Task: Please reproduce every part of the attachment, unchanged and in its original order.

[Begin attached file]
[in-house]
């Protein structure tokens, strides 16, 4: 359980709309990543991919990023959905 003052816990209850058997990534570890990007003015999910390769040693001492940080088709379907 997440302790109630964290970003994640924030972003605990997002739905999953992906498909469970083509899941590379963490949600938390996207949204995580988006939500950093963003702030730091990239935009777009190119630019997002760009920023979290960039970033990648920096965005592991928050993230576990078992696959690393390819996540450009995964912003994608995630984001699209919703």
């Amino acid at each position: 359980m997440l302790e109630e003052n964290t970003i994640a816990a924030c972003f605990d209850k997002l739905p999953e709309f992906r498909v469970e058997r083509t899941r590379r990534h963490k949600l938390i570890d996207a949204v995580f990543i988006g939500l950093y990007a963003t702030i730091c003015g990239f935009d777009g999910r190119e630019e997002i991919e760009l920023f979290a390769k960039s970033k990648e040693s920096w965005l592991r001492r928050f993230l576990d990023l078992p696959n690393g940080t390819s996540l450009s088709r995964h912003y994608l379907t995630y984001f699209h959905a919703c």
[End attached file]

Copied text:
[in-house]
């Protein structure tokens, strides 16, 4: 359980709309990543991919990023959905 003052816990209850058997990534570890990007003015999910390769040693001492940080088709379907 997440302790109630964290970003994640924030972003605990997002739905999953992906498909469970083509899941590379963490949600938390996207949204995580988006939500950093963003702030730091990239935009777009190119630019997002760009920023979290960039970033990648920096965005592991928050993230576990078992696959690393390819996540450009995964912003994608995630984001699209919703």
């Amino acid at each position: 359980m997440l302790e109630e003052n964290t970003i994640a816990a924030c972003f605990d209850k997002l739905p999953e709309f992906r498909v469970e058997r083509t899941r590379r990534h963490k949600l938390i570890d996207a949204v995580f990543i988006g939500l950093y990007a963003t702030i730091c003015g990239f935009d777009g999910r190119e630019e997002i991919e760009l920023f979290a390769k960039s970033k990648e040693s920096w965005l592991r001492r928050f993230l576990d990023l078992p696959n690393g940080t390819s996540l450009s088709r995964h912003y994608l379907t995630y984001f699209h959905a919703c």